Leader detained in Israeli official's death
Wednesday, January 16, 2002
RAMALLAH, West Bank -- Palestinian police have detained the leader of a faction that claimed responsibility for the assassination of an Israeli cabinet minister -- a move that appeared to be aimed at defusing spiraling tensions.
The move came just hours after gunmen shot and killed two Israelis in the West Bank: a 72-year-old Israeli-American man shopping for building supplies and a 45-year-old woman driving to a wedding.
Officials from the Popular Front for the Liberation of Palestine confirmed that Ahmed Saadat had been detained. The Front had claimed responsibility for killing Tourism Minister Rehavan Zeevi on Oct. 17.
Israel has said it would not lift its travel restrictions on Palestinian leader Yasser Arafat, until those responsible for the minister's death were in detention. Arafat has been restricted to Ramallah for more than a month.
The detention appeared to be an attempt by the Palestinian Authority, led by Arafat, to salvage the cease-fire that has become extremely tenuous and stop tensions from spiraling out of control.
But Israeli officials dismissed the detention, saying they wanted proof that Saadat was being held. They also demanded that the Palestinian Authority turn over Zeevi's assassins.
"I'm not sure that he's been arrested," said Raanan Gissin, an adviser to Israeli Prime Minister Ariel Sharon.
"He and the other members who perpetrated the act, they have to be put in jail and interrogated," Gissin said. "And after that they have to be extradited."
In Ramallah, where Saadat was detained, some 250 people gathered late at night and marched toward Arafat's office shouting slogans against the Palestinian Authority. In Gaza, some 100 supporters of the Popular Front for the Liberation of Palestine gathered for a brief demonstration that dispersed after a few hours.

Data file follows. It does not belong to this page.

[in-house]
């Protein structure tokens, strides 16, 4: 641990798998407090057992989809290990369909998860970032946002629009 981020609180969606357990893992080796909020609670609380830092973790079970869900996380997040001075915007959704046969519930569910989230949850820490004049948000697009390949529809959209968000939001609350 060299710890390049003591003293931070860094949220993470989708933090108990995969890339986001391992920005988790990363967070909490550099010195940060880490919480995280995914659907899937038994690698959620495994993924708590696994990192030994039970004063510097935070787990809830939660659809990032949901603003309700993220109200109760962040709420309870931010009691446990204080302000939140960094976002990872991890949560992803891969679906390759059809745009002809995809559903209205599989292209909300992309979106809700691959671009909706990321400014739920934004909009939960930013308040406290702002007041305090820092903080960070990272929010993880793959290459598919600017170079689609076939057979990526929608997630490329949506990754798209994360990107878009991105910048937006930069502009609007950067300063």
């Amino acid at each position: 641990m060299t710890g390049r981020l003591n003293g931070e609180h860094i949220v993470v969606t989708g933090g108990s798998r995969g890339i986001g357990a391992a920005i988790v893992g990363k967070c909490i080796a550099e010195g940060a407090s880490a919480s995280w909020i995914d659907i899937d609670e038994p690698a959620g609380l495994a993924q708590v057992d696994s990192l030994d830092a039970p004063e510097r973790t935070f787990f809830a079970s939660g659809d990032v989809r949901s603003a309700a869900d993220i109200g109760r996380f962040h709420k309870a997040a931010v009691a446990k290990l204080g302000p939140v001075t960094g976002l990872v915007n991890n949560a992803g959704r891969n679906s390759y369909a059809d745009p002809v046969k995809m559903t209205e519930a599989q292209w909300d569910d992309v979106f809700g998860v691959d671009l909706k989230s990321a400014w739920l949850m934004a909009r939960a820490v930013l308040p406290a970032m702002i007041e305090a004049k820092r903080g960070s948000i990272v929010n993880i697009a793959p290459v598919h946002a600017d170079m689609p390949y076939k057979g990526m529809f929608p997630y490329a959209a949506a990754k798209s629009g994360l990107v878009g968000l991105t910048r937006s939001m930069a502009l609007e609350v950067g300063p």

Saadat's deputy, Abdel Rahim Mallouh, said Saadat was detained during a meeting with an official of the Palestinian Authority.
"This is a political action, which has very dangerous political consequences," Mallouh said. "We consider this a response that they have accepted all American pressure and Israeli demands."
In Tuesday's killing, engineer Avi Boaz drove to the Palestinian town of Beit Jalla, looking for materials for a house he's building in a Jewish settlement in the West Bank.
Gunmen riddled his car with 13 bullets, hitting Boaz in the head, said Gissin.
Palestinian police were present when the shooting took place, but did not attempt to stop it, according to Gissin.
Boaz's corpse was thrown onto a soccer field before Palestinian authorities later returned it to Israel, according to the Israelis. "It was a clear and plain, indiscriminate, bloody murder," Gissin said.
Palestinian authorities confirmed the killing and said they were searching for suspects. The Israeli-born Boaz also had U.S. citizenship and traveled between the two countries, Israeli officials said.
A leaflet from the Al Aqsa Brigades, a militia linked to Arafat's Fatah movement, claimed responsibility for the killing. The leader of the Al Aqsa Brigades in the West Bank town of Tulkarem was killed Monday in a bombing.